ROBERTSDALE, Alabama — For more than seven decades, the fair has been a mainstay of life in Baldwin County and fair organizers say, while there will be some obvious differences due to health concerns over the Coronavirus, the 70th Annual Baldwin County Fair, slated for Sept. 22-29, will proceed as planned.
Normally, the Baldwin County Cattle and Fair Association, the organizing body of the fair that has run continuously since 1950, publishes a Creative Arts Fair Handbook, which was slated to be included in the May 6 editions of Gulf Coast Media.
In late April, the decision was made to suspend the printing until it was clear that safety guidelines would be in place, said Melinda Hankins, one of the fair’s main organizers.
“Now that we know that there will be guidelines in place, we can proceed with publishing the Handbook and proceed with plans to host the fair,” she said.
Hankins said they have been in communication with Arnold Amusements, who handles the games and rides for the fair’s expansive midway.
“They said they are working to establish the guidelines as far as taking people’s temperatures before they enter, distancing on the rides and making sure all of the rides are cleaned and sanitized properly,” Hankins said. “They are confident that all of those guidelines will be in place this summer, so as far as they are concerned, they are ready to go and so are we.
“The safety and security of those coming to the fair is our No. 1 priority and we feel confident at this point that we will be able to do that.”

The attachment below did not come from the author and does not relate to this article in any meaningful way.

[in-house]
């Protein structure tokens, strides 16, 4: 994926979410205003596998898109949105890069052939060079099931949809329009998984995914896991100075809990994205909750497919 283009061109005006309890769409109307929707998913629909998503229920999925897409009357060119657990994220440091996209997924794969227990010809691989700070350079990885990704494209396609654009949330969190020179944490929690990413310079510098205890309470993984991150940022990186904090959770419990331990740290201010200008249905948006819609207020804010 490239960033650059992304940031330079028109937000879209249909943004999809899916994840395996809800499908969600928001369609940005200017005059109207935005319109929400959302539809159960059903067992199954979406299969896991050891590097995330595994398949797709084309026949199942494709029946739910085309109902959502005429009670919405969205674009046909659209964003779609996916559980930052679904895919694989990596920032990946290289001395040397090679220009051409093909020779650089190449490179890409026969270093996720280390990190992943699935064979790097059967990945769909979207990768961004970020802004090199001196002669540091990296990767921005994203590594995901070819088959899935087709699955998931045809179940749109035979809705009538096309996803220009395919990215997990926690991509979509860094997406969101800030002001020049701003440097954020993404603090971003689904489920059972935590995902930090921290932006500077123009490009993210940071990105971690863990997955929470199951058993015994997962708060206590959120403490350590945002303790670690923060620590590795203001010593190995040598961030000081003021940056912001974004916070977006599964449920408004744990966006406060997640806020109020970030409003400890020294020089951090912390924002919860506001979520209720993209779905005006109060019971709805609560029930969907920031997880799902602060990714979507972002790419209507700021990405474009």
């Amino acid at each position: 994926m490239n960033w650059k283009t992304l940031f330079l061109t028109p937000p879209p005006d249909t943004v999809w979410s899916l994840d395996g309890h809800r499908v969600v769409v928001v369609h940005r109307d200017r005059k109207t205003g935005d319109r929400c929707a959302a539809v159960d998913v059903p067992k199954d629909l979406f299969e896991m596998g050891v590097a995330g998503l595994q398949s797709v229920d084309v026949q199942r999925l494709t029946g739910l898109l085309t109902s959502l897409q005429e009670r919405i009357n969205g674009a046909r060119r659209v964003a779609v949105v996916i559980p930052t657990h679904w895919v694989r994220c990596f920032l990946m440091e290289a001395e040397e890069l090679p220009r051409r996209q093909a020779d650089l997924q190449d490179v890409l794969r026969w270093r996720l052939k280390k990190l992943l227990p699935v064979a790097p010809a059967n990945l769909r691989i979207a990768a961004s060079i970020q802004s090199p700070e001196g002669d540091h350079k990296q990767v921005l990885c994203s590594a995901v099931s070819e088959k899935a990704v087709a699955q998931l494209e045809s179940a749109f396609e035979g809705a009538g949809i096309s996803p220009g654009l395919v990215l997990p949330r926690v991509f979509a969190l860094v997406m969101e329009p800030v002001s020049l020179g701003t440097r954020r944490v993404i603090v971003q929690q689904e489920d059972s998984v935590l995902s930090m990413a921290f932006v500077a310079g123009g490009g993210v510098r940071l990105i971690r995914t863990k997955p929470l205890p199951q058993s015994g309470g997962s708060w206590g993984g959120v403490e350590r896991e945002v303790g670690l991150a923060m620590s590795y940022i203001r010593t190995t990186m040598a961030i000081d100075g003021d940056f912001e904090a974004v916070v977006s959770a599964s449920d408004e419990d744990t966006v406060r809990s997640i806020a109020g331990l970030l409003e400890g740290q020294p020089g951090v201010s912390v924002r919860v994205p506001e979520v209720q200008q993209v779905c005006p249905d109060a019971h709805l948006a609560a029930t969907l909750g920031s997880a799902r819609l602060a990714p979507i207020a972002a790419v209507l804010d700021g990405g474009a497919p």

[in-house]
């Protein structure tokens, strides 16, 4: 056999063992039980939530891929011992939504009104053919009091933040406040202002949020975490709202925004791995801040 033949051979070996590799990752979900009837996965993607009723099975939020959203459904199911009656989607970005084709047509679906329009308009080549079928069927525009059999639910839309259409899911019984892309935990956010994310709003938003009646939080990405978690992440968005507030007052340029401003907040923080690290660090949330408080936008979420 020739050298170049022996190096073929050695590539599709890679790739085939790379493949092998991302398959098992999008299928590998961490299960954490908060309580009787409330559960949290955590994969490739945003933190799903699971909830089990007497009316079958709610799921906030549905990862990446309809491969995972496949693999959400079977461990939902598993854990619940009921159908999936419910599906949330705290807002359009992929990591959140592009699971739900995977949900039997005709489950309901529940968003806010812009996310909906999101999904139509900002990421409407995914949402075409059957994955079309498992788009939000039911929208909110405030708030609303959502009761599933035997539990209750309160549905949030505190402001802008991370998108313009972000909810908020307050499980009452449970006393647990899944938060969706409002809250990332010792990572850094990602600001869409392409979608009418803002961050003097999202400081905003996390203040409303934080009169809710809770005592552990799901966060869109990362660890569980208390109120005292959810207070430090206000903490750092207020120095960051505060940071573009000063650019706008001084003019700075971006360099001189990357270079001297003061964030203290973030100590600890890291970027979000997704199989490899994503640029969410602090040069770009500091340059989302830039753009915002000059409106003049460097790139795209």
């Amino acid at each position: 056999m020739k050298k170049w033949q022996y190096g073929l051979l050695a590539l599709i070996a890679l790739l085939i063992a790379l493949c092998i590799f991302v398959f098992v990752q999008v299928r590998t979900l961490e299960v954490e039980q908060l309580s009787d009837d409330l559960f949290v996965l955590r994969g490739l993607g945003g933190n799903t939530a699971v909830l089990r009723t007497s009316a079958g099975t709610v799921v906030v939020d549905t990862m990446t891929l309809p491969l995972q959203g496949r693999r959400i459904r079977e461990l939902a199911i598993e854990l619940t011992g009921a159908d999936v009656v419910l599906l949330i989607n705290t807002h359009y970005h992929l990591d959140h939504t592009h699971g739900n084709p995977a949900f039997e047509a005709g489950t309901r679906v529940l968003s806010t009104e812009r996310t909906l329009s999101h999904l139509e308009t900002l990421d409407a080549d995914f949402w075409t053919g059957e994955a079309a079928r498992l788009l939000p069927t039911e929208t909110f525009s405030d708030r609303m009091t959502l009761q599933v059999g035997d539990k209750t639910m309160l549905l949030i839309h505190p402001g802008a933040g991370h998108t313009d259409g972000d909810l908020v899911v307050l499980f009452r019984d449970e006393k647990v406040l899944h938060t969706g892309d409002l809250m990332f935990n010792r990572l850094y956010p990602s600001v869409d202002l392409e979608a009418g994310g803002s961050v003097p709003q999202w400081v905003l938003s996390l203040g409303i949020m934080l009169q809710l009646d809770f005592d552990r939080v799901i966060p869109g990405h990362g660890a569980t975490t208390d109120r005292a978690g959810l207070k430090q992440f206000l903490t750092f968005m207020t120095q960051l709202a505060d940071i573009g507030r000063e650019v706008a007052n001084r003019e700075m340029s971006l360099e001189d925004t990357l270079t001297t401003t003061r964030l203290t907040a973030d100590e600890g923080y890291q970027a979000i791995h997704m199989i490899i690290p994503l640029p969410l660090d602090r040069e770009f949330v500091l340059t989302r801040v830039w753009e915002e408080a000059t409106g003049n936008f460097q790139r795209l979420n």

After beginning life in Silverhill in the late 1940s, the Baldwin County Cattle and Fair Association took over the fair and built its first coliseum on Palmer Street in Robertsdale, where they hosted their first county fair in 1950.
The Baldwin County Fair now stands as the longest running county fair in the state, now under the management of A.B. “Sonny” and Melinda Hankins.
Sonny Hankins, whose father was a founding member of the Baldwin County Cattle and Fair Association, has served on the board since 1958 and has served as fair manager since 2004.
“We’ve had some near misses before,” Sonny Hankins said.
In 2007, the decision was made to proceed with the fair at its new 50-acre facility while construction was being finished on the 38,000-square-foot Baldwin County Coliseum. Exhibits were moved outside under the 78,000-square-foot, 2,200-seat arena at the fairgrounds. The transition was completed with the opening of the coliseum in 2008.
In 2017, FEMA took over the coliseum facility in early September and used it to house those displaced after Hurricane Irma hit south Florida, moving out just days prior to the beginning of the fair on Sept. 19.
The fair draws thousands of residents from throughout Baldwin County and the surrounding area each year, and this year organizers hope for bigger and better crowds with a wide variety of activities.
Each year, the fair features more than 1,000 competitive exhibits, including antiques, art, crafts and hobbies, environmental art, scrapbooking, sewing, food preparation and preservation, horticulture and agronomy, photography and livestock exhibits, along with environmental exhibits, featuring schools and civic organizations.
The fair has also had a long-standing relationship with Arnold Amusement, featuring games and rides on the fair’s expansive midway.
In addition to numerous exhibits inside the coliseum, other annual exhibits include a Baldwin County museum exhibit, as well as livestock exhibits, a duck pond and baby chick exhibit, petting zoo, a circus and antique tractor shows outside, along with a youth sweet potato contest sponsored annually by the FCCLA.
Another huge draw for the fair is the annual rodeo, hosted by Robertsdale’s own Bo Campbell, founder and president of the Professional Cowboy Association.